… When suppertime came, the old cook came on deck sayin'
Fellas, it's too rough to feed ya
At 7 p.m. a main hatchway caved in, he said
Fellas, it's been good t'know ya
The captain wired in he had water comin' in
And the good ship and crew was in peril
And later that night when his lights went outta sight
Came the wreck of the Edmund Fitzgerald …
-- "Wreck of the Edmund Fitzgerald" by Gordon Lightfoot
UNION -- Rochelle Pennington credits the timing, more than anything, for interest in arguably the most celebrated shipwreck of the Great Lakes.
The S.S. Edmund Fitzgerald, which dove deep into our collective memory just over 40 years ago, still affects us. It certainly had an effect on Rochelle Pennington.
The historical researcher from Kewaskum, Wis., will present "The Wreck of the Edmund Fitzgerald" at 7 p.m. Monday, March 19, at the McHenry County Historical Museum, 6422 Main St. in Union.
It is part of the McHenry County Historical Society's 32nd annual Sampler Lecture Series.
"I found the connection that people have to Gordon Lightfoot's song was really extraordinary," she said. "It made by job easier in many ways because it was recent. I was able to get ahold of many of the locals, who remembered what the storm was like or who were on the (trailing) ship."
Conceived as a business enterprise of the Northwestern Mutual Life Insurance Co. of Milwaukee, the 729-foot freighter was named after the company's president and chairman. When the 13,632-ton vessel was launched on June 8, 1958, in River Rouge, Mich., she was the largest ship on the Great Lakes. And the Fitzgerald retained that title until 1971.
On the afternoon of Nov. 9, 1975, the Fitzgerald set off from Superior, Wis. with 26,116 tons of iron ore pellets in her hold. She soon was soon joined by S.S. Arthur M. Anderson, a 640-foot cargo ship that had left Two Harbors, Minn. It's captain, Bernie Cooper, soon struck up radio contact with Capt. Ernest M. McSorely aboard the Fitzgerald.
Before long the duo were being battered by 18- to 25-foot waves and winds reaching 80 miles per hour. The wind and waves from the west, hit the freighter broadside as it made for Whitefish Bay and safety.
Superior, by surface area, is the world's largest freshwater lake, spanning 31,700 square miles. It is about 350 miles long, 160 miles wide and drops to a depth of 1,300 feet.
"For me, the driving force behind my attention and my efforts is my love of Lake Superior," said Pennington, who has written 10 books. "As part of the program we take a circle tour of Lake Superior. We see the sites the men onboard ship saw. That is a powerful piece."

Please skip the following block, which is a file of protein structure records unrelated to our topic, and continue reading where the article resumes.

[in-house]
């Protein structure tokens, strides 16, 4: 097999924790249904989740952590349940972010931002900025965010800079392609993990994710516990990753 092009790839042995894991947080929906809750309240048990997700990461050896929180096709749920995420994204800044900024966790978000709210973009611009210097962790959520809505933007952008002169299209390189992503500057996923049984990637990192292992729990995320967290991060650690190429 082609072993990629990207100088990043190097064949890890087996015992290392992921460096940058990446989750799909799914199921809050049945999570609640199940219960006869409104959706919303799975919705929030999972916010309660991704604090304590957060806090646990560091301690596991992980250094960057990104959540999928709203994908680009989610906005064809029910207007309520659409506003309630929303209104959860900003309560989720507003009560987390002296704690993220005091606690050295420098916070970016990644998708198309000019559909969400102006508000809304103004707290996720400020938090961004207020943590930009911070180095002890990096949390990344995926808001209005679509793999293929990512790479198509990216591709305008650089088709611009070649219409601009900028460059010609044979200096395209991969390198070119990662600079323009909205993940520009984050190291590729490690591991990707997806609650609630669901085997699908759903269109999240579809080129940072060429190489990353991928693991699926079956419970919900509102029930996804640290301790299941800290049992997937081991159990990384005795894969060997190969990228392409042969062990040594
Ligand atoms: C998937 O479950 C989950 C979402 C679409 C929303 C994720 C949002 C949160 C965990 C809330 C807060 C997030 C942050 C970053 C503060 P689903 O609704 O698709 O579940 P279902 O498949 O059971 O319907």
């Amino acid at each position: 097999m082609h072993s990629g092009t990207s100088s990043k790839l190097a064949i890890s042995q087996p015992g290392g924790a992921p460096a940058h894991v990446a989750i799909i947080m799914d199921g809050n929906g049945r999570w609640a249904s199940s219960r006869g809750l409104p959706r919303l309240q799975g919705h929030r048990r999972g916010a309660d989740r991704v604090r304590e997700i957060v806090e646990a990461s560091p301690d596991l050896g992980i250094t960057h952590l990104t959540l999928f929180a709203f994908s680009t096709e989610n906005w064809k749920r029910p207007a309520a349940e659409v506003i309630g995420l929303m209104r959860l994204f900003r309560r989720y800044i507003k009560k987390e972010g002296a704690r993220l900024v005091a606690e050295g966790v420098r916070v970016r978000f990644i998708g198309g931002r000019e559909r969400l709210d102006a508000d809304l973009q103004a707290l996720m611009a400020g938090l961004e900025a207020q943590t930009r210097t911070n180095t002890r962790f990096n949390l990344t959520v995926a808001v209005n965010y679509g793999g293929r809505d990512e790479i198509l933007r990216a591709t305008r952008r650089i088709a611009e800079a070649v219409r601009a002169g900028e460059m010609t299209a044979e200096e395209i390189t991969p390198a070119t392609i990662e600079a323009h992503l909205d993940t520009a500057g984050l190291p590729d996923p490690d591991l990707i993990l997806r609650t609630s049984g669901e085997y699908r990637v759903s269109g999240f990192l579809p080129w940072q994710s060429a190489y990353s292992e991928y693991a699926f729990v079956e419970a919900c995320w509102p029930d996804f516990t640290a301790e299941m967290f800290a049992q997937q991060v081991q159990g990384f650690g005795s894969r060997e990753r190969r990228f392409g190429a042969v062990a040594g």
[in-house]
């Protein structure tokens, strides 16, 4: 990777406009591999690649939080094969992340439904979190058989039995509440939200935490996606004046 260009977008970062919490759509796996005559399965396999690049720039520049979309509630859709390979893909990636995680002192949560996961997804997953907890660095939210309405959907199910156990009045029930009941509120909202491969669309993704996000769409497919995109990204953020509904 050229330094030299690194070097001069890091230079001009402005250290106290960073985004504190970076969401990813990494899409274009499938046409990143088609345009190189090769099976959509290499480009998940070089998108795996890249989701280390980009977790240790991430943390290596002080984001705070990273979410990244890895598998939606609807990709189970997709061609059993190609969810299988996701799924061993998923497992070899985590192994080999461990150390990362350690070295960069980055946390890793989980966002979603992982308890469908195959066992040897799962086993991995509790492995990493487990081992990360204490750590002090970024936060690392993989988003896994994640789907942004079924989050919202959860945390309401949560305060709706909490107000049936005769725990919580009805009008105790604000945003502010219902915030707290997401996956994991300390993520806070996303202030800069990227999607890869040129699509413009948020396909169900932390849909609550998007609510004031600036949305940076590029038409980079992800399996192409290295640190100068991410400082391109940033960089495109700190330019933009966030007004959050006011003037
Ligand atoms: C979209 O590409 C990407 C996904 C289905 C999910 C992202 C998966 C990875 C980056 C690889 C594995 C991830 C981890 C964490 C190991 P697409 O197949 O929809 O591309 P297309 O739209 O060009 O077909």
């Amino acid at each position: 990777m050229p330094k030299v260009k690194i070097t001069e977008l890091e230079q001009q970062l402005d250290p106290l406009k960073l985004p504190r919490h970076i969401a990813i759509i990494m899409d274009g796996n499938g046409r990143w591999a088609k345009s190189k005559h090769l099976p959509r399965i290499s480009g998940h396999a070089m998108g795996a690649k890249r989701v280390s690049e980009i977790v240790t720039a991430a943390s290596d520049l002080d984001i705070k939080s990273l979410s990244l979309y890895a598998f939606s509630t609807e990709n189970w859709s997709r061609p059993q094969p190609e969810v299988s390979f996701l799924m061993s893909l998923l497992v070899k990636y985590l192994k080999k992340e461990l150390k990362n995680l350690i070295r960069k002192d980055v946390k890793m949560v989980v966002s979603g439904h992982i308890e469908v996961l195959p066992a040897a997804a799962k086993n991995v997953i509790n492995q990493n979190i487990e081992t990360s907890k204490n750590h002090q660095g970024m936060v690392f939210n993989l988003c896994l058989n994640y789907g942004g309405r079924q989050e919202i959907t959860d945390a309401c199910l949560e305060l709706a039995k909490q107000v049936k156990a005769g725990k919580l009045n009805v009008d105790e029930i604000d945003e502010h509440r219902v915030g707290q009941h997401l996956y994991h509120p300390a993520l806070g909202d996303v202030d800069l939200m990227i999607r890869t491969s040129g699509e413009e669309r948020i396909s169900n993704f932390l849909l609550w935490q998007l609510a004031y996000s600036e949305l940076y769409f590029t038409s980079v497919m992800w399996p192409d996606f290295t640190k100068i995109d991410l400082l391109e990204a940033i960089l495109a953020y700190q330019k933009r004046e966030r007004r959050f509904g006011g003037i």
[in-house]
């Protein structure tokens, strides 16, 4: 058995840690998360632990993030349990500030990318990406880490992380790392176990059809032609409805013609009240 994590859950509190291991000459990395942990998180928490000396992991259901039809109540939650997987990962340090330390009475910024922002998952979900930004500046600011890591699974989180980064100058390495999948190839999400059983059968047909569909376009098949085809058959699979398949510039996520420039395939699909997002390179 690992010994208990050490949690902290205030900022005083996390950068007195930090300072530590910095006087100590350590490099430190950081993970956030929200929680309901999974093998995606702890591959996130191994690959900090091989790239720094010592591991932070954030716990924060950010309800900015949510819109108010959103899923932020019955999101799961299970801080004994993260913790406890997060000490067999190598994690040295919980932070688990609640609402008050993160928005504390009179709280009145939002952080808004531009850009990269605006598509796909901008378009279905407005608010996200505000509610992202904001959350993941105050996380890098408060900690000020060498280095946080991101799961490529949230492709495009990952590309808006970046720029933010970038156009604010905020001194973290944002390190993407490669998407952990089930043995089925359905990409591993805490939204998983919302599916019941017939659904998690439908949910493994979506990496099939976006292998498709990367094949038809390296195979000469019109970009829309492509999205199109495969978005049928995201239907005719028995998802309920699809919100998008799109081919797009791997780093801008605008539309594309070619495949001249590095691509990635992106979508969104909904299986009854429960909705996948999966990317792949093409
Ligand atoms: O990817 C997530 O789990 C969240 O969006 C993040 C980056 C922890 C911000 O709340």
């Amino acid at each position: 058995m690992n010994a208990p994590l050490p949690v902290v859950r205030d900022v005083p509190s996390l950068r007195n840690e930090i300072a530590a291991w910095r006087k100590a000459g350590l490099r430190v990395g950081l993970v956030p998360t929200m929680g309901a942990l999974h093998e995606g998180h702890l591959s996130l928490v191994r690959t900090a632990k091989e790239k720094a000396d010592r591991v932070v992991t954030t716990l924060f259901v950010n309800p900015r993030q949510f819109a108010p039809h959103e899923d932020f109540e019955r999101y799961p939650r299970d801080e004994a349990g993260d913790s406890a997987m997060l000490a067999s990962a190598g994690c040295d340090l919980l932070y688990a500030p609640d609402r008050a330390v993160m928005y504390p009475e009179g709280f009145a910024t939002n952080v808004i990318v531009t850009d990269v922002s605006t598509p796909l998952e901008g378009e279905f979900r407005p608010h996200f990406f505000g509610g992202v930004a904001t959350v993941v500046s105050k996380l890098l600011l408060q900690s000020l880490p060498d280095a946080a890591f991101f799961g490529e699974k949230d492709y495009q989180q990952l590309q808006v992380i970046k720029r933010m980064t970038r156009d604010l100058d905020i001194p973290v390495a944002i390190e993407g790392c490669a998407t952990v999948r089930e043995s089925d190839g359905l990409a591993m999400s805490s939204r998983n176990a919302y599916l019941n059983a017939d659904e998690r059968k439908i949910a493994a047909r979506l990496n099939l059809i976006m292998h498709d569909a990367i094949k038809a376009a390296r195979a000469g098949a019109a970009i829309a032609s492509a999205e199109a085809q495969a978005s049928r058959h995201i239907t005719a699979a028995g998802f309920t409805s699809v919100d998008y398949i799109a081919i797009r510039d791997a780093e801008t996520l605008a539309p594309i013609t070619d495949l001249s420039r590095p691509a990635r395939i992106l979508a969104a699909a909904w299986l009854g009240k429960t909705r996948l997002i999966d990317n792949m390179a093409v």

Nearly five hours into the ferocious storm, the Fitzgerald and her crew of 29 disappeared from the Anderson's radar. During a 1980 diving expedition into Lake Superior, marine explorer Jean-Michel Cousteau (son of famed underwater explorer Jacques Cousteau) conducted the first submersible dive to the Fitzgerald. That team concluded she had broken up on the surface.
But that, along with pretty everything else connected with the Fitzgerald, remains in dispute.
"As is the case with anything, opinions vary and opinions are strongly held. There are a grab bag full of theories," Pennington said. "Some say she hit a shoal and then was taken down by two or three massive waves. I break the thing down and allow my audience members to decided what did or did not happen."
Upcoming Sampler programs include:
• 3 p.m. Monday, April 2 -- "From Our Own Back Yard: A Woman Empowered." Presented by Craig Pfannkuche, a retired history teacher and genealogical researcher from Wonder Lake. McHenry County was the home of a goodly number of women who made a difference in American history. One of them was Lillian Donovan, a Harvard resident who befriended Franklin Delano Roosevelt and later was appointed as a federal revenue collector in Chicago when Roosevelt became president in 1933. Learn about this interesting woman and her connection to one of the world's most influential leaders.
• 7 p.m. Monday, April 16 -- "How Corn Changed itself and Then Changed Everything Else." Presented by Cynthia Clampitt, an author and food historian from Palatine. About 10,000 years ago, a weedy grass growing in Mexico that possessed a strange trait known as a "jumping gene" transformed itself into a larger and more useful plant: the cereal grass that we would come to know as maize and then as corn. Illinois is second only to Iowa, as an American corn-growing state. And McHenry County outpaces all other collar counties in corn production. Illinois and corn are inexorably linked, yet few realize its historic impact and why it remains so vital today. Made possible by a grant from Illinois Humanities.
A $10 donation is requested for individual programs, all of which are at the county history museum. For information, call (815) 923-2267 or visit www.gothistory.org.